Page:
A couple of days ago, I listened to a segment on NPR about book promotion. The journalist described the importance of an authorís ability to speak to groups. As an experienced public speaker, I thoroughly agree.
Writing is a solitary endeavor. A writer places the words end-to-end, allowing them to stew for a while, massages, replaces, and rearranges them until their meaning is clear, concise, and meaningful.
Once you are a published author, the solitude fades and the expectations change: you must now promote your book. In person. In front of people.
Will you faint? Will you stammer and forget what you wanted to say? Whose idea was this, anyway?
About 15 years ago, I joined a group called Toastmasters. (Find them at Toastmasters.org, although I was a member long before the Internet). Soon after joining, I learned Toastmasters is an international organization, dedicated to helping people become more comfortable in front of an audience. Since that time, I have presented workshops, lectures, and speeches to small and large groups. Butterflies still visit me, but from years of standing before a group and speaking, I have learned to control them. Itís all about rounding them up and containing them, so you can proceed with the program.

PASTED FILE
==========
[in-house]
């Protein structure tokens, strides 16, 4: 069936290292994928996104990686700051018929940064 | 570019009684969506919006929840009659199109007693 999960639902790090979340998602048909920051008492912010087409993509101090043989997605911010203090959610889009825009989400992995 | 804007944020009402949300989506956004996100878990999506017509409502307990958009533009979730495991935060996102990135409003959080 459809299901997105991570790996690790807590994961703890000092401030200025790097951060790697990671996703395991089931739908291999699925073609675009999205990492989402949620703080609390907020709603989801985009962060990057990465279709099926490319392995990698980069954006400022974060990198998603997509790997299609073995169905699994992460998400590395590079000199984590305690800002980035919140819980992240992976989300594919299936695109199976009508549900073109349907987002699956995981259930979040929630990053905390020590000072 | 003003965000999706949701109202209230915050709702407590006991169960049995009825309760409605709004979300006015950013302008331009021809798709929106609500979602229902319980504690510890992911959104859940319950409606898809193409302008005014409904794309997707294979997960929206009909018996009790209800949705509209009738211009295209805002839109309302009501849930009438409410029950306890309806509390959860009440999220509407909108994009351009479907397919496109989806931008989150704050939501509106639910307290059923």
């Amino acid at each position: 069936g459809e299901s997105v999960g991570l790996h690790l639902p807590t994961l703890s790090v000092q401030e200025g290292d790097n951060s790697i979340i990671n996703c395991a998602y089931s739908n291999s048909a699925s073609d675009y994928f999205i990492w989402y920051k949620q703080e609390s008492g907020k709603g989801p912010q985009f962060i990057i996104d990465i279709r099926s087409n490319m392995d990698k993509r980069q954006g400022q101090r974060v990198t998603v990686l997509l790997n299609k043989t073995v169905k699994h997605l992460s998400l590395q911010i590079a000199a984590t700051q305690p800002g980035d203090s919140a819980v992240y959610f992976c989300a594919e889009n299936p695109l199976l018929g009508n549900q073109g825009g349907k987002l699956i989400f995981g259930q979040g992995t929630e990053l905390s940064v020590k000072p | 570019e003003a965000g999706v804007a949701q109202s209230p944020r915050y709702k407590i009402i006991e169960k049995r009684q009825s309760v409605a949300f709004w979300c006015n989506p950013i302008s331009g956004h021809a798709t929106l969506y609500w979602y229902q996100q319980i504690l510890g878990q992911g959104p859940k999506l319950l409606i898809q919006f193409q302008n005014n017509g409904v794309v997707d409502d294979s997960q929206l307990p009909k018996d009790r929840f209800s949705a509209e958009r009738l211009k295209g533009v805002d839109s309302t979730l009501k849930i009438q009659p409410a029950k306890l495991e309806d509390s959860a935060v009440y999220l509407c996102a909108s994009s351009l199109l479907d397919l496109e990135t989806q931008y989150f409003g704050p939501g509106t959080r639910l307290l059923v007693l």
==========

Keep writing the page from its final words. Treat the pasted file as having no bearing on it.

At one of my recent book signings, I discovered the bookstore manager had placed rows of chairs in front of my table. Several people were sitting in the chairs before I arrived. I had no idea I would be speaking to a group, and had prepared nothing in advance. In the ten minutes before I began, I was able to create a brief discourse for the audienceójust something to get the ball rolling. Thankfully, my public speaking experience had saved me from embarrassment.
Of course, itís all about the writing, too. Someday, I hope to be a bestselling author. When and if that happens, and I am invited to speak on Larry King Live or Good Morning America, at least Iíll be able to round up all those butterflies ahead of time.